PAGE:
Using Competencies as a Blue Print to Personalize Learning

July 30, 2012 by

The following was written by Brian M. Stack, Principal; Michael Turmelle, Assistant Principal / Curriculum; Ann Hadwen, Assistant Principal / Freshman Learning Community; Michelle Catena, Guidance Director; and Vicki Parady-Guay, Athletic Director

Sanborn Regional High School had a very successful 2011-2012 school year in which it was recognized at local, state, and national levels for its work in school redesign for the twenty-first century. The school strives to become one of the premiere high schools in the State of New Hampshire and beyond. Using a competency-based grading and reporting system is one way the school personalizes learning for all students, but it is only part of a bigger picture. To move forward, the school has developed a master plan for redesign that is based on three pillars for success.

Pillar #1 – Learning Communities: Our learning communities work interdependently to achieve successful student performance for which we are collectively responsible and mutually accountable.

The term “learning community” describes a collegial group of administrators and/or school staff who are united in their commitment to student learning. They share a vision, work and learn collaboratively, visit and review other classrooms, and participate in decision-making. At our school, all staff belong to one or more learning communities that are based on a shared content and/or grade-level. Teams use student learning, specifically the mastery of school and course-level competencies, as a foundation for their work. (more…)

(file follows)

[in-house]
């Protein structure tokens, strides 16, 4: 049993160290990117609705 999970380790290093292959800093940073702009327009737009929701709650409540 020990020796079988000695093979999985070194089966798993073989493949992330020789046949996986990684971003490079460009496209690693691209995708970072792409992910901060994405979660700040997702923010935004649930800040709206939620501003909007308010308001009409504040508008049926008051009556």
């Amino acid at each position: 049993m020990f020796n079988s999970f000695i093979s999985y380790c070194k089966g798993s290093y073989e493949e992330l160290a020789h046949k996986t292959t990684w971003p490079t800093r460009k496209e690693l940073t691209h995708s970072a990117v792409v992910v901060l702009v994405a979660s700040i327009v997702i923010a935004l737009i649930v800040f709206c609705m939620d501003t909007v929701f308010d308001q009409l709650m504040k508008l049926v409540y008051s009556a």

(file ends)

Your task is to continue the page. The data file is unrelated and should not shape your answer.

A Classroom Teacher’s Approach to Competency-Based Education

June 4, 2012 by

Around this time of year, I am always reminded of one of the great things I did in life, which was graduate from college! And any of you that know or have experienced a college graduation before can attest…..it can be an extremely rewarding experience for those friends and family that have hit that milestone.